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Date:      Thu, 23 Dec 2004 19:29:20 -0800
From:      Joshua Tinnin <krinklyfig@spymac.com>
To:        freebsd-newbies@freebsd.org, shines@smaller.net
Cc:        'Tyler Gee' <geekout@gmail.com>
Subject:   Re: Manpage interpreter
Message-ID:  <200412231929.20740.krinklyfig@spymac.com>
In-Reply-To: <000001c4e934$9290f080$6400a8c0@musal32mpxlg>
References:  <000001c4e934$9290f080$6400a8c0@musal32mpxlg>

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On Thursday 23 December 2004 01:15 pm, "Sally Hines" 
<shines@smaller.net> wrote:
> Hi,
>
> I've been subscribing to this list for over 3 years. I initially
> subscribed to the -questions list also, but I couldn't handle the
> volume, and also couldn't interpret the language used there. I need
> to learn in a language that I know, or at least get an interpreter
> for the manpage-ese that's used in replies to questions on that list.
>
> I ask a simple question, how do I automate ports update? I get "read
> the manpages" or quoting from the manpages which is written in a
> language foreign to me, but masquerades as English. Where can I get
> at least a good, simple glossary for the terms used in the manpages
> and on the questions list?

I can show you how I do it, offlist if that would help keep this list 
on-topic. I automate the cvsup and index process through cron jobs and 
scripts, but I update the ports themselves manually (I get a daily 
email telling me what installed ports have newer versions available),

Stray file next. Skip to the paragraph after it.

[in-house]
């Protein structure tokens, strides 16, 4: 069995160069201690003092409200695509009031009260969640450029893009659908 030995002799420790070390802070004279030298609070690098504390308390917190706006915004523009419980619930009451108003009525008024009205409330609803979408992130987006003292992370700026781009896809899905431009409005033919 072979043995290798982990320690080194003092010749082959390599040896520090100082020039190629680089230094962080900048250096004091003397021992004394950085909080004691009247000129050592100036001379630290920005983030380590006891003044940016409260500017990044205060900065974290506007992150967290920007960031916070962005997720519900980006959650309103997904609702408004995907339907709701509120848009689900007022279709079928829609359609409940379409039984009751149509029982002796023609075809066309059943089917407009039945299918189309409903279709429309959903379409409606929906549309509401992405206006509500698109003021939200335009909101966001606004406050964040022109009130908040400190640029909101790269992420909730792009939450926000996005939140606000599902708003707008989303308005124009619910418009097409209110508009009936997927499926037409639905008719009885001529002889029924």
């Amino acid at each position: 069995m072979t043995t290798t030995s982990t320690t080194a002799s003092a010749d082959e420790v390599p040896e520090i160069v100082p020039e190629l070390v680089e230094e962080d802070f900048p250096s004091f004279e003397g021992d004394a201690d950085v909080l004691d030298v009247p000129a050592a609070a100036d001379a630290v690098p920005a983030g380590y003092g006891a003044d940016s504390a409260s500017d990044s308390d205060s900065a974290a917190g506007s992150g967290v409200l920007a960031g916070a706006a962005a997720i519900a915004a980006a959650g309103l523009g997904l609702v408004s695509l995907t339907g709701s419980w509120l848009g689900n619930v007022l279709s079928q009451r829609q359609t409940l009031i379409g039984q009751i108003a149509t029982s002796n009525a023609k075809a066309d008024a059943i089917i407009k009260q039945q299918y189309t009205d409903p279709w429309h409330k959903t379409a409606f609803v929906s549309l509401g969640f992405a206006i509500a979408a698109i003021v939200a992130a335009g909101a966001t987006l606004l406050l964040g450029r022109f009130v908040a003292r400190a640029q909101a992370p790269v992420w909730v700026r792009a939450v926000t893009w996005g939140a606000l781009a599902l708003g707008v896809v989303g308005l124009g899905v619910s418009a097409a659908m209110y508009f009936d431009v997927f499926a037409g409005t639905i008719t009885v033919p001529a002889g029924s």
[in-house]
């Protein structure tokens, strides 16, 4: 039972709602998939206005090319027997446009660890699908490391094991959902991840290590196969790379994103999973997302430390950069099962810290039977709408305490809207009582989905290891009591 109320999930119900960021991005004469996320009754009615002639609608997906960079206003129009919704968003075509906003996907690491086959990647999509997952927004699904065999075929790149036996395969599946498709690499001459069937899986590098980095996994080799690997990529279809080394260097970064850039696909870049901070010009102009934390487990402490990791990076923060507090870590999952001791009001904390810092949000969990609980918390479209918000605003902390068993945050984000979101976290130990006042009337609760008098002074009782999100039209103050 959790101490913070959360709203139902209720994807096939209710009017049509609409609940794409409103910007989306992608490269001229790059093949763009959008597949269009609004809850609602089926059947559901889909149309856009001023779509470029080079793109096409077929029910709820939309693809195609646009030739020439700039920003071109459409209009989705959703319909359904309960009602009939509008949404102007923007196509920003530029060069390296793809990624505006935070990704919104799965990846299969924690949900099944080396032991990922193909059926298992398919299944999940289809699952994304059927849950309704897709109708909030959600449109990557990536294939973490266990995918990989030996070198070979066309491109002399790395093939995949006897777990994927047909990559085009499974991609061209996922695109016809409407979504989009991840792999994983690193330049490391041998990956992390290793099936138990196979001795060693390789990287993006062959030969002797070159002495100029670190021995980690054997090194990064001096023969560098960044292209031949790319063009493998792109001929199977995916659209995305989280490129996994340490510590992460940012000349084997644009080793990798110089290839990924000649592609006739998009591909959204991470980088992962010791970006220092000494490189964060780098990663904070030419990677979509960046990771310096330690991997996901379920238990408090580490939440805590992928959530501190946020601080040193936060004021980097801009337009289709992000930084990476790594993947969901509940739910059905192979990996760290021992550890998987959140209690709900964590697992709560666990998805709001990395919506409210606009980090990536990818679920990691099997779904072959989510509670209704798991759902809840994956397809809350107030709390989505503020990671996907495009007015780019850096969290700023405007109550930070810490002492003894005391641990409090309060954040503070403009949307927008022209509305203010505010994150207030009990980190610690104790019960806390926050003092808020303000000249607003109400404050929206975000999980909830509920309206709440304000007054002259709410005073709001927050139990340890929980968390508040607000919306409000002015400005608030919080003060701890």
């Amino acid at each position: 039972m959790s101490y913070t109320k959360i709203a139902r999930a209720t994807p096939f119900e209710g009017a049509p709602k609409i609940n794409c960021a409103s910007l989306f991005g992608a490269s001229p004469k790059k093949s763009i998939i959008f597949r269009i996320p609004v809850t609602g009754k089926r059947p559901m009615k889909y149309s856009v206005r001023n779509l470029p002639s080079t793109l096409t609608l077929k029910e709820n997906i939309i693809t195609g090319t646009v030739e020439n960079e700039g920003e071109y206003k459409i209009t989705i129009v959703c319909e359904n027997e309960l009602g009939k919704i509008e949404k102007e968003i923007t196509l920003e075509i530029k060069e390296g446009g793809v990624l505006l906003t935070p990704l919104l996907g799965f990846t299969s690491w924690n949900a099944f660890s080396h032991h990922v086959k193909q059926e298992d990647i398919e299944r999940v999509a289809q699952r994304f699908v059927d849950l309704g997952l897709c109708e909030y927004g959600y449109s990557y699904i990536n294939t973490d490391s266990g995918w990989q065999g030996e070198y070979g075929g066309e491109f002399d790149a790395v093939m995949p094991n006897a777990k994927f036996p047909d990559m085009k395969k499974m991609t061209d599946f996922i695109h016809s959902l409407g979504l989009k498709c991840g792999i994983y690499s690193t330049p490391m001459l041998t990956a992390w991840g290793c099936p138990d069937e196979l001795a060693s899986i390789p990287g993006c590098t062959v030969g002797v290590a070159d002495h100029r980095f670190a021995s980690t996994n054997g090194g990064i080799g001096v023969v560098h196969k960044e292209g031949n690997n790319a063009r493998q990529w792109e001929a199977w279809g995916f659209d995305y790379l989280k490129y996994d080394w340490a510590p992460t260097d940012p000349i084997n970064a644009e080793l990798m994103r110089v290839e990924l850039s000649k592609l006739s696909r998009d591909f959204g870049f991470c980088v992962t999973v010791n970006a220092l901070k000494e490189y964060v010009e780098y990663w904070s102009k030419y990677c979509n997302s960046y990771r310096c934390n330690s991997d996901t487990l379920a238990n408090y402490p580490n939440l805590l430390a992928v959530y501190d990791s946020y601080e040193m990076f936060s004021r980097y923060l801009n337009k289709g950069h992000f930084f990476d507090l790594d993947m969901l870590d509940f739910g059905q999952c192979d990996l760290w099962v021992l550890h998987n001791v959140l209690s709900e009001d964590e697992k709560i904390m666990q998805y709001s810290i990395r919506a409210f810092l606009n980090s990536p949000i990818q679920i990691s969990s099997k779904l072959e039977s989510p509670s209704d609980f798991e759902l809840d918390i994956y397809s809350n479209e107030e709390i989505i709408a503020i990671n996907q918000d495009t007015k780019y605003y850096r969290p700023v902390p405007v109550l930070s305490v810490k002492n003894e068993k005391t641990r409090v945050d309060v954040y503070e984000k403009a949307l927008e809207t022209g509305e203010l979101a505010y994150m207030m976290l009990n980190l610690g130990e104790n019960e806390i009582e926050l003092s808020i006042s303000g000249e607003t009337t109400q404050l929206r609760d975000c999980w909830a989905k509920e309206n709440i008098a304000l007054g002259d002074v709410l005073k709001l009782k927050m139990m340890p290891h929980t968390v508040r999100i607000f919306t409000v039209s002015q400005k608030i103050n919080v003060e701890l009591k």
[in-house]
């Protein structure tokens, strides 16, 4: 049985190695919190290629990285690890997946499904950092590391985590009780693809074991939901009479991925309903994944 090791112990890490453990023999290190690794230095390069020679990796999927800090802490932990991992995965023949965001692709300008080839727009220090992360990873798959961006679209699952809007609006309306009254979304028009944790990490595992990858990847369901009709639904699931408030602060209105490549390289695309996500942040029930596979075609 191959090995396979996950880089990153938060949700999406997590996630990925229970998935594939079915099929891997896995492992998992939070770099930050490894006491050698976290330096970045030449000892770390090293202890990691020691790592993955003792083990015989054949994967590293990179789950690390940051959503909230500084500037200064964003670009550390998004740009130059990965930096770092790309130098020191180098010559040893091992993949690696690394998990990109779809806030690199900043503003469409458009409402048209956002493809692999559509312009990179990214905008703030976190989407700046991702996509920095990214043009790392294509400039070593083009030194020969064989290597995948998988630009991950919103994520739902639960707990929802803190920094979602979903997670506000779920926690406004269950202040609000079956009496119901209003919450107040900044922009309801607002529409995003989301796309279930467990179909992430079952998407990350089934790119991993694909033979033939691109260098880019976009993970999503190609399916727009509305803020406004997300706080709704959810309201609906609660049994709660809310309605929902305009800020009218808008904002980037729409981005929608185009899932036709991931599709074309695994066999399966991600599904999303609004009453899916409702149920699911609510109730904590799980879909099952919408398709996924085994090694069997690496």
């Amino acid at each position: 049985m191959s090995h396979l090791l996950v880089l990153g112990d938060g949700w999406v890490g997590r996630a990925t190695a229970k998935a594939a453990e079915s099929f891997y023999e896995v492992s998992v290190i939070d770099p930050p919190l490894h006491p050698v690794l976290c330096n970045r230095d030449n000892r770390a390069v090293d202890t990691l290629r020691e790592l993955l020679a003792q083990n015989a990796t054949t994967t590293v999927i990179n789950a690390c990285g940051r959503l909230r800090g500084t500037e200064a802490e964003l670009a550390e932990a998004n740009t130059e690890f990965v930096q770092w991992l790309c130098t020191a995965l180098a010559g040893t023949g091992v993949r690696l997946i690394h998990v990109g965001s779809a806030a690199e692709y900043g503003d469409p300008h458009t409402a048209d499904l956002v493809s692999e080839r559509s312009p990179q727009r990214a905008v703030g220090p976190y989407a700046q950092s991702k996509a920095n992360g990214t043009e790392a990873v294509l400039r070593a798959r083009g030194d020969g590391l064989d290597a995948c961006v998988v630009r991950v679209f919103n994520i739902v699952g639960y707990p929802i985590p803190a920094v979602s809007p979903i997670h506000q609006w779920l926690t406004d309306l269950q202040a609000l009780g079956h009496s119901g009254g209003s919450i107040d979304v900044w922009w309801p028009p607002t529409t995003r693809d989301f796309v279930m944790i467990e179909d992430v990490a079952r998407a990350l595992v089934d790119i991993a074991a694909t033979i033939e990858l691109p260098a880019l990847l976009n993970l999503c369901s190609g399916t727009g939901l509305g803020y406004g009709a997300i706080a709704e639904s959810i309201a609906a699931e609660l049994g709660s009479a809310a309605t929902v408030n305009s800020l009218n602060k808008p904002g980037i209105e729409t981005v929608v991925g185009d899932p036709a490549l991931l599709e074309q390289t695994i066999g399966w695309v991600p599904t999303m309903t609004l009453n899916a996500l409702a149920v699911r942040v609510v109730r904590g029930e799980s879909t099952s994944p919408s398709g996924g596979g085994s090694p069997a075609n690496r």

so that may or may not be what you want. As far as the technical 
language, you can find a great deal of information about UNIX for 
newbies on the web, which is a good place to start - search for UNIX 
glossary, or tutorial, something general like that. FreeBSD uses 
conventions common to all operating systems which are UNIX-based, or 
have POSIX standards, including Linux, so quite a bit of what applies 
to Linux applies to FreeBSD, although they are not the same, but Linux 
documentation for newbies is all over the web, some of it decent, some 
of it not so good, but plenty that can help if you don't understand the 
fundamentals. I should mention that the FreeBSD Handbook is a great 
source of information, and it covers quite a lot of rudimentary 
information in a style that's not developer-centric, at least not most 
of the time. Unfortunately, manpages aren't quite the same, and there 
is often an assumption of knowledge that makes it look foreign to 
people who don't have the background. But what's needed then are more 
people to write documentation ... Although UNIX itself is fairly 
technical, and you can't cover everything the user might not know in a 
manpage for every program, like basic system commands which the user 
should be familiar with in order to run the system, and which have 
their own manpages. The syntax used in manpages might also be confusing 
to you, but some basic UNIX tutorials should also cover that sort of 
thing, and of course there are also some excellent UNIX books which 
have been around for years you might find useful, many of which are 
available used on Amazon (you can look through comments to see what 
might be worthwhile, or ask here).

> I asked questions here, and got yelled at, at great length. I have
> not posted to this list for over a year because of that.
>
> Sally Hines
> With a broken FreeBSD box

I'm sorry to hear that. I am willing to help you fix it if possible, and 
if you haven't been able to get answers from the questions list. I'm 
still relatively new, but I've managed to install FreeBSD several times 
on different systems, customizing the kernel on each for hardware and 
different needs, and also rescue systems that seemed like lost causes 
at the time. If I can't help you fix it then I'll let you know and 
defer to the list or other forums.

- jt



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